Man Discovers Lost City of Atlantis at Bottom of Beer

Funny story written by Alistair Clarke

Thursday, 9 September 2010

O'HARE'S PUB, NEW YORK - Martin Coweson, a mine worker from Fort Frolic, sent shockwaves throughout the archaeology world with his uncovering of the fabled sunken city of Atlantis in the dregs of his 500ml bottle of Budweiser at 2am last Saturday morning. He had been drinking with his co-workers since the early hours of the previous evening when he decided on a whim to pretend to use the nearly-empty bottle as a telescope to look at nearby women. Upon peering into the murky depths, however, he was stunned to notice an infinitesimally small tribe of advanced life forms.

After sobering up, Coweson contacted the press. Within hours the establishment was packed to the rafters with America's leading archaeologists. One such expert, Professor Cornelius Trouserkeg, was effusive in his appraisal of the find. "Throughout history we have wondered of the astonishing city of Atlantis, lost at the bottom of the ocean. Over the years it came to be seen as a myth, but now, for the first time, we have conclusive proof of its existence." The Professor then pointed to the images produced by his electron microscope that clearly show the shape of the mass to be consistent with the drawings in his Ladybird Guide to Atlantis.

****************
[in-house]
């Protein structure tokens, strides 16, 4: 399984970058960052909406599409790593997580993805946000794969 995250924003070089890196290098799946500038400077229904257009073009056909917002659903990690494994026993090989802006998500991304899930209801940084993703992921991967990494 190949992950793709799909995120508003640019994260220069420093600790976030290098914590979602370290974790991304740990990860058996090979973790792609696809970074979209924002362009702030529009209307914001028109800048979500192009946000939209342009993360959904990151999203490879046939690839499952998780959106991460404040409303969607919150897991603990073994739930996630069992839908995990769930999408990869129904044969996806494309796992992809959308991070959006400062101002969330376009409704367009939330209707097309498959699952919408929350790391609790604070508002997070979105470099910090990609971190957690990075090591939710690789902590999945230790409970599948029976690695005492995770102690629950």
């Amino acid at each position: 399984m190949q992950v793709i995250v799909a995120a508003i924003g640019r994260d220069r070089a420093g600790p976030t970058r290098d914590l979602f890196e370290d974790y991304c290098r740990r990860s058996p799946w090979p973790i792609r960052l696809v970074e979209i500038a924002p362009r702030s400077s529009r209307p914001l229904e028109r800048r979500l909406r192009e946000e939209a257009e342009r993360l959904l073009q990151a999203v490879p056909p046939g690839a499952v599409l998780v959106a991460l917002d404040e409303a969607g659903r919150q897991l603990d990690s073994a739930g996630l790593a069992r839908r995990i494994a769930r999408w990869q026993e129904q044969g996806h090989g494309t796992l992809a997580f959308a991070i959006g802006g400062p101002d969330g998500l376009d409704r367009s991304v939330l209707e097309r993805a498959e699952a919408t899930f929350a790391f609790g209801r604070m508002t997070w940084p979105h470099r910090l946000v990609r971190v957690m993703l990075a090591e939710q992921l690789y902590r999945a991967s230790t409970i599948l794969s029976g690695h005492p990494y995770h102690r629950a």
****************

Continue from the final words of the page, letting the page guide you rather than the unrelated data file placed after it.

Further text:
Also at the scene was Professor Stanford Sandtrap, the head of biological study at Harvard. Sandtrap explained that the ramifications of the first contact are "monumental". "This species is unlike anything we've seen before. They seem to communicate telepathically which is an enticing prospect. Unfortunately, however, at the moment they seem to only want to talk to Mr Coweson, but we're hopeful that one of our communications experts can establish a psychic link fairly soon."

A close look at the submerged wonderland reveals magnificent architecture that seems far beyond the level of technology that was available to humans at the time of its creation, though a small fragment has been carbon dated and confirmed to be from that period. This inconsistency is a particular source of intrigue for Professor Mark Marlon, head of evolutionary study at Cambridge. "The difference between these creatures and humans of the time is remarkable. Not only do they have clear examples of solar-powered buildings, they are also both incredibly small and living in an alcoholic beverage. Neither of those qualities was present in humans at that point in history. We can only hope that further study will reveal the secrets of this landmark artefact."

Rumours that Budweiser has already started work on a marketing campaign tentatively codenamed "A Piece of History in Every Bottle" remain unconfirmed as of press time.

The funny story above is a satire or parody. It is entirely fictitious.

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